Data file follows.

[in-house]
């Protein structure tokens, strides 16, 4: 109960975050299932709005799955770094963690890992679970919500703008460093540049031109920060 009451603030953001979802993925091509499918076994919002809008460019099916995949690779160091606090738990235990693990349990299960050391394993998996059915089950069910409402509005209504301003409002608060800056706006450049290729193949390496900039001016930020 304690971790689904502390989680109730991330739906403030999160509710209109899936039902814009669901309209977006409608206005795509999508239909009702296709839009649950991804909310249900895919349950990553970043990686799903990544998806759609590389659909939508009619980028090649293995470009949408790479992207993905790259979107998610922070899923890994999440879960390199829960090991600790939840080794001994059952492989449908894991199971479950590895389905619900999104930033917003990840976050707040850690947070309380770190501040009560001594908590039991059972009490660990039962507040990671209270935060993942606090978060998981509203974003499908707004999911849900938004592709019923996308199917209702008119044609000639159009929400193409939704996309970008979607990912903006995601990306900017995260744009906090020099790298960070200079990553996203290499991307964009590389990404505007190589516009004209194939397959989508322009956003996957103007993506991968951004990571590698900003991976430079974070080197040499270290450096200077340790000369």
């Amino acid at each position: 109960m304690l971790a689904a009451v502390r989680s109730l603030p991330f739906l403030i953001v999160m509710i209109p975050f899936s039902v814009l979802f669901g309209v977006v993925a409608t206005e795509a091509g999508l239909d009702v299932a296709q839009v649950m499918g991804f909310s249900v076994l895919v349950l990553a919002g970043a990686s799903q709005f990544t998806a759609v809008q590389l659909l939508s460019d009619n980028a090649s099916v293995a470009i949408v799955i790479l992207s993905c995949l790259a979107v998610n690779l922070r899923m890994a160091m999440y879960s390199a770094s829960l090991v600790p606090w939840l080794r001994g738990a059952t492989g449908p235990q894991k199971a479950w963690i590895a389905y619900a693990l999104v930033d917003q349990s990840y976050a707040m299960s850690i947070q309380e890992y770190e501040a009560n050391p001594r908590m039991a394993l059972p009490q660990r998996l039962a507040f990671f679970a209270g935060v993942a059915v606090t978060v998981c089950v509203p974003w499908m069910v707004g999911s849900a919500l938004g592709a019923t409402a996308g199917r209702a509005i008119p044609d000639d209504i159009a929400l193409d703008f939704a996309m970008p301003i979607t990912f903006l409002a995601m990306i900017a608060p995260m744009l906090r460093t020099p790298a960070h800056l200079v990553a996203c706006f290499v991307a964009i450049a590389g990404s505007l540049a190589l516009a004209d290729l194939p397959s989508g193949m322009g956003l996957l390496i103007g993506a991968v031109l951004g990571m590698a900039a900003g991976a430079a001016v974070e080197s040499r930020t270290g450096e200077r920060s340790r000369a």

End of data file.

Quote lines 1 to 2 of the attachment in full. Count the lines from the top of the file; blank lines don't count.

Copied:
[in-house]
């Protein structure tokens, strides 16, 4: 109960975050299932709005799955770094963690890992679970919500703008460093540049031109920060 009451603030953001979802993925091509499918076994919002809008460019099916995949690779160091606090738990235990693990349990299960050391394993998996059915089950069910409402509005209504301003409002608060800056706006450049290729193949390496900039001016930020 304690971790689904502390989680109730991330739906403030999160509710209109899936039902814009669901309209977006409608206005795509999508239909009702296709839009649950991804909310249900895919349950990553970043990686799903990544998806759609590389659909939508009619980028090649293995470009949408790479992207993905790259979107998610922070899923890994999440879960390199829960090991600790939840080794001994059952492989449908894991199971479950590895389905619900999104930033917003990840976050707040850690947070309380770190501040009560001594908590039991059972009490660990039962507040990671209270935060993942606090978060998981509203974003499908707004999911849900938004592709019923996308199917209702008119044609000639159009929400193409939704996309970008979607990912903006995601990306900017995260744009906090020099790298960070200079990553996203290499991307964009590389990404505007190589516009004209194939397959989508322009956003996957103007993506991968951004990571590698900003991976430079974070080197040499270290450096200077340790000369």